By Dr. Patrick Jones
A few months ago, virtual interactions were in the ascendancy in the business world. But not the norm. Enter the corona virus pandemic. Now many of us have pivoted to a professional life filled with Zoom, Team, Google Meet, or any number of other versions of online gatherings. Without these, it is likely that the wheels of commerce would have ground even more slowly in the face of covid-19-induced shutdowns.
To effectively communicate in this way, however, one needs computers and fast connections. Let’s assume that most residents in the greater Tri Cities have access to online life – a computer, tablet or smart phone. But those devices are no guarantee of the ability to conduct some form of virtual life. For that broadband is called for.
How do the two counties fare by this measure? Thanks to a fairly recent Census set of questions on the American Community Survey (ACS) and tracked by Indicator 0.2.4 in the Trends, we have a good idea. The short answer: not too great, but not too bad. In particular, for 2018, Census estimated that about 81% of households enjoyed a broadband connection. For the three years in which the ACS has asked this question, there has been little movement.
As we can easily observe, the second most common type of internet connection is cell service, at nearly 12%. Other types make up the small difference.
One can further observe that this rate is considerably lower than that of Washington. For 2018, the share of households with broadband in the Evergreen state was nearly 86%. Over the three-year period, this share hasn’t changed either. Interestingly, broadband penetration in the greater Tri Cities largely tracks that of the U.S.
Not surprisingly, a difference exists between the two counties. As a click on the radio buttons on the graph of Indicator 0.2.4 shows, the difference between the two-county average and Franklin County amounted to about five percentage points in 2018. In contrast, Benton County ran ahead of the two-county average by about two percentage points.
Why this distribution holds is both puzzling and understandable. First, Franklin County’ population is actually more urban/less rural than Benton’s. Washington State’s Office of Financial Management estimated for 2019 that the incorporated population in Benton was about 18% versus 13% in Franklin. On the other hand, as Indicator 3.1.2 demonstrates, incomes are typically lower in Franklin than in Benton Counties. For 2018, the ACS reported Benton County’s median household income at about $68,000, while in Franklin it stood at about $60,000. Broadband service definitely carries a price tag and it is likely that many households simply cannot afford it.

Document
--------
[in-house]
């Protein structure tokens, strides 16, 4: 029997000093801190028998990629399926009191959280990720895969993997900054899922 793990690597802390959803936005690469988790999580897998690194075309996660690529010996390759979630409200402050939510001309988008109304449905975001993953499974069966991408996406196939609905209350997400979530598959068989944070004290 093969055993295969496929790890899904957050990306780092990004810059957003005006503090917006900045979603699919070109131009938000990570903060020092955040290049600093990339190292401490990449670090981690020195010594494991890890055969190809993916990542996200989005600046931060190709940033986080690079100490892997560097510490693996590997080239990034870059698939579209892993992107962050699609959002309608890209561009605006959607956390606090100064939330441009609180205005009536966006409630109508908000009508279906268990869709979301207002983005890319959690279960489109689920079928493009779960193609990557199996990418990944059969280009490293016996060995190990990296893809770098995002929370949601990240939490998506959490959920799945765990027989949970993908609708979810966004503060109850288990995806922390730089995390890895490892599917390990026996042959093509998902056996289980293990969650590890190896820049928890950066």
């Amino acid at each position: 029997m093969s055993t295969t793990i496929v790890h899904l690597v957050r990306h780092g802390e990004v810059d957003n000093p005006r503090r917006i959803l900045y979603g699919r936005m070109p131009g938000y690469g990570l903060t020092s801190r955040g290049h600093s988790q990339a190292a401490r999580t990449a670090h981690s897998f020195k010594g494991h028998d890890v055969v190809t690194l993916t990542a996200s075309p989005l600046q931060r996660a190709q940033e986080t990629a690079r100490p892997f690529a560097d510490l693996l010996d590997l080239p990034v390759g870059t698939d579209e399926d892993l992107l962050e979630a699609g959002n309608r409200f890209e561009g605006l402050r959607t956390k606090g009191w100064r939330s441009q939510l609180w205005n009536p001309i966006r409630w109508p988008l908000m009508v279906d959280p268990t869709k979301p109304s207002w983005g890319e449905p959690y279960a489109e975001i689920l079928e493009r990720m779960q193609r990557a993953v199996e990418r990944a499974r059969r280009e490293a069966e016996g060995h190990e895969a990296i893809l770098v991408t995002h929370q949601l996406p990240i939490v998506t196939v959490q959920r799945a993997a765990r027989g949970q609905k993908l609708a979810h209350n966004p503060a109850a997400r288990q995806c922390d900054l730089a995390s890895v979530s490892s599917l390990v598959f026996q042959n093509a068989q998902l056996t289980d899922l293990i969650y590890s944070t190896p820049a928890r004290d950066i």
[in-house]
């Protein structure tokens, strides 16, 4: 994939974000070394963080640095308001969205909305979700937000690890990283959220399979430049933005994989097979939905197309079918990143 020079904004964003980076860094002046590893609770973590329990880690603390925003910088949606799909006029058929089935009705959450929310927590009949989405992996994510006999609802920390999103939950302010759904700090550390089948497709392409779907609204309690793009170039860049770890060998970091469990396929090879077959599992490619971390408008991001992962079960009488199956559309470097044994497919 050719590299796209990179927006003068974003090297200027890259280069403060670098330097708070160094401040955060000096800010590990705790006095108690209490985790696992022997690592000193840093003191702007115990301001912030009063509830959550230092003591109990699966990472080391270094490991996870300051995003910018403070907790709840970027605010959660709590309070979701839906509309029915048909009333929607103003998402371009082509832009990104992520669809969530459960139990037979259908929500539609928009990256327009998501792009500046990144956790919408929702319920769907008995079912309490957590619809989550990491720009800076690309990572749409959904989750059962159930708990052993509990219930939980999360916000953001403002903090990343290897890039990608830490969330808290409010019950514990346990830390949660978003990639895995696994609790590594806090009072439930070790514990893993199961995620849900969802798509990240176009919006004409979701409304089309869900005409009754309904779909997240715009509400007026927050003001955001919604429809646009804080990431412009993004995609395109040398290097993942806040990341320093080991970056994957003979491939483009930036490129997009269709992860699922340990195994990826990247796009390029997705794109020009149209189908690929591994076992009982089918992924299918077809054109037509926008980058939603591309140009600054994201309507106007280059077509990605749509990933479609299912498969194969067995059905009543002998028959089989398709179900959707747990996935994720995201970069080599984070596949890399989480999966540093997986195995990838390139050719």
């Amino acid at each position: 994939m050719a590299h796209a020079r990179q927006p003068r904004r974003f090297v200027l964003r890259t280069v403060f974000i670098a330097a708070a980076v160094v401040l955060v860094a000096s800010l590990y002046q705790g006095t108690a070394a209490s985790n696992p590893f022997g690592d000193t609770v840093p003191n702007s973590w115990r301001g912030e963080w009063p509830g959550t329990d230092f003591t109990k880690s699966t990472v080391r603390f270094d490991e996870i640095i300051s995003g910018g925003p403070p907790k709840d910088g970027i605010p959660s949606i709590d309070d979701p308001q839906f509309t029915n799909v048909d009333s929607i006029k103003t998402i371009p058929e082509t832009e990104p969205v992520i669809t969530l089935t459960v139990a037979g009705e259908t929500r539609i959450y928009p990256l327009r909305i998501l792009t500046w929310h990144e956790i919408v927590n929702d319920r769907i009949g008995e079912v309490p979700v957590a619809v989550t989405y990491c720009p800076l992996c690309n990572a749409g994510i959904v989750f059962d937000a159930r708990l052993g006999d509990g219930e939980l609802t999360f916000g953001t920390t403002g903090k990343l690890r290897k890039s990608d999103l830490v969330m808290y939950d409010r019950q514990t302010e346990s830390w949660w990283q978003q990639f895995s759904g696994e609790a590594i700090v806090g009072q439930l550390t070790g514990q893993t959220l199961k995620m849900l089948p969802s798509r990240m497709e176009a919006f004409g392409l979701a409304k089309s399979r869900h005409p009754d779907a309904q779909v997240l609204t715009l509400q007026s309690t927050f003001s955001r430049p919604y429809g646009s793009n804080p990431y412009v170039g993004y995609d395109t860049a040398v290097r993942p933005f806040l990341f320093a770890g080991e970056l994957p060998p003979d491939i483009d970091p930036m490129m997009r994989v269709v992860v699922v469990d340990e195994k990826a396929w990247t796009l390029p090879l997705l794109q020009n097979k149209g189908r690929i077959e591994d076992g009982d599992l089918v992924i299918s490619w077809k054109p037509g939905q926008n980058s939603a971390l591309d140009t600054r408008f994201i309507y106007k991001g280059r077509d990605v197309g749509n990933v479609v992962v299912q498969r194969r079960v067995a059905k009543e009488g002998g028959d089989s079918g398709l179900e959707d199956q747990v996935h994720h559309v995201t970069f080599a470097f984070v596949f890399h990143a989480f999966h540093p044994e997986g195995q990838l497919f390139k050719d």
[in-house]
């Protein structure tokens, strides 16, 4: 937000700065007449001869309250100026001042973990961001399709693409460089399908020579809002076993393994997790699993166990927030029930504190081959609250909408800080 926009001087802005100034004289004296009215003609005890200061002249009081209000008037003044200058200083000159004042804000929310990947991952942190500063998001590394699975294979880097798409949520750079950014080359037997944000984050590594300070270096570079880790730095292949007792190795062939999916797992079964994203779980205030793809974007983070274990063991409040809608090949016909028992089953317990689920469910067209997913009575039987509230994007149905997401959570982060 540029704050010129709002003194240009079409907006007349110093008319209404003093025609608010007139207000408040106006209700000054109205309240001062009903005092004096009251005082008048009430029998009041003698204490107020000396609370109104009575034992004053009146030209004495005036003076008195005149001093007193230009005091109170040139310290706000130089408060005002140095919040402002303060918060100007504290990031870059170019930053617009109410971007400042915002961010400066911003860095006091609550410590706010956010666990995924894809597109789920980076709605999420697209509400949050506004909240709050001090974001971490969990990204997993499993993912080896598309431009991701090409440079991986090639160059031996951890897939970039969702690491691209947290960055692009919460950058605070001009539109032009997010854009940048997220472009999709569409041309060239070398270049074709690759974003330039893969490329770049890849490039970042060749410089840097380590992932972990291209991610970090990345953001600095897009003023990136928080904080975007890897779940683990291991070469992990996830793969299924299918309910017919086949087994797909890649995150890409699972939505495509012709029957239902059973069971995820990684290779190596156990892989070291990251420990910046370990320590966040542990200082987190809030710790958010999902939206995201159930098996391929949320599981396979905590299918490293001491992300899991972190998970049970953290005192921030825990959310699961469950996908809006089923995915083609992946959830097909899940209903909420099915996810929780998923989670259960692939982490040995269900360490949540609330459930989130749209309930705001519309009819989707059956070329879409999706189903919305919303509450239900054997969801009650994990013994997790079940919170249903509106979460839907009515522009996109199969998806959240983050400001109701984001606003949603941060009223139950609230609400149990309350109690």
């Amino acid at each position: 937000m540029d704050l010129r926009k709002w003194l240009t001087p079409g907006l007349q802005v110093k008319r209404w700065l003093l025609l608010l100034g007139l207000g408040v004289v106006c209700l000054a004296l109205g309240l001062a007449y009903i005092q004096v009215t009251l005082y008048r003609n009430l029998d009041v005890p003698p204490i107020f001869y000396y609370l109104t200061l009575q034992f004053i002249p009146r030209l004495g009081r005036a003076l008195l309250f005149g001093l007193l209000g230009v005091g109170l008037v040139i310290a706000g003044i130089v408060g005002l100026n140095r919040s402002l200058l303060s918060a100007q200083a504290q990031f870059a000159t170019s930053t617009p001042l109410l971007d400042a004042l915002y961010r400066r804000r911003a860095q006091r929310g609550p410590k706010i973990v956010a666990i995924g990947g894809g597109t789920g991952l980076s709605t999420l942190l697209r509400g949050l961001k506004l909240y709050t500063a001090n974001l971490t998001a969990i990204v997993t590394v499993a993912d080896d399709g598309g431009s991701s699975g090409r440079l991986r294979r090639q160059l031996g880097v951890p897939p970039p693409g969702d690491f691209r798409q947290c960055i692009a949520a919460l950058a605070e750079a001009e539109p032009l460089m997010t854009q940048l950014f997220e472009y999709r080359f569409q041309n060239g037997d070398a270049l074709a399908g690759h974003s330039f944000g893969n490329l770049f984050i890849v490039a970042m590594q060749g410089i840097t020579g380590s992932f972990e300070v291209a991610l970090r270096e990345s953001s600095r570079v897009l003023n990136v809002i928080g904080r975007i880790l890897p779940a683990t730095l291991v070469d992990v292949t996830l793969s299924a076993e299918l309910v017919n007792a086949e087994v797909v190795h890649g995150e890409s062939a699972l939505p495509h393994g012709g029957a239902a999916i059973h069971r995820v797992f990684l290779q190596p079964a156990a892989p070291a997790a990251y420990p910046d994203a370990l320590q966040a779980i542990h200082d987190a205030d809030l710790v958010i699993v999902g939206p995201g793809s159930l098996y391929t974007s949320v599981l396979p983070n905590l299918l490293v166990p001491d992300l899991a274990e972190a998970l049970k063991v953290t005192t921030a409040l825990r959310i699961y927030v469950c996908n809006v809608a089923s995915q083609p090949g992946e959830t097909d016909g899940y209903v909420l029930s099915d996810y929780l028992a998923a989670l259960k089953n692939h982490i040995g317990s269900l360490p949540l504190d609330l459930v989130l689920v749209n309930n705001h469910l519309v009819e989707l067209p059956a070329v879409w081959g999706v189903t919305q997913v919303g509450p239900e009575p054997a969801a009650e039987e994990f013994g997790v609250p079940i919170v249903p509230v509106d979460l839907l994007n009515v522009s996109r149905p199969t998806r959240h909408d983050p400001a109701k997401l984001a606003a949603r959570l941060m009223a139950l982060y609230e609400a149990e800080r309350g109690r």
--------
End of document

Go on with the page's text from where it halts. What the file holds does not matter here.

While not a part of the indicator’s Download Data spreadsheet, data pairing internet connection with household income and race & ethnicity are available from Census. The first pair confirms the hypothesis above, showing a positive connection with income and internet connectivity. More specifically, this data set, Public Use Microdata Areas (PUMA) shows that for the most recent 5-year period (2014-2018), the percentage of households with income at or below the Federal Poverty Level (FPL) was more than three times (7% vs. 2%) than those with middle-to-high incomes to have no internet connection at all.
A similar divide exists between Latino and non-Latino households, according to the PUMA data on the two counties. The share of Latino households without any internet connection was more than twice as high as the share of non-Latino households, 10% versus 4%. Of course, this dichotomy largely reflects the household income data.
Then there is the possible issue of the local service providers’ willingness to extend broadband to residences. Yet, between cable, telecom and satellite and a PUD, the Tri Cities sport nearly a dozen providers of broadband. Supply of copper or fiber appears available.
It will not surprise this observer of the Tri Cities that in the aftermath of the pandemic, broadband penetration will rise. If the pandemic has taught us anything beyond social distancing and the need for better preparedness, it is that both businesses and households can function relatively well in a virtual world.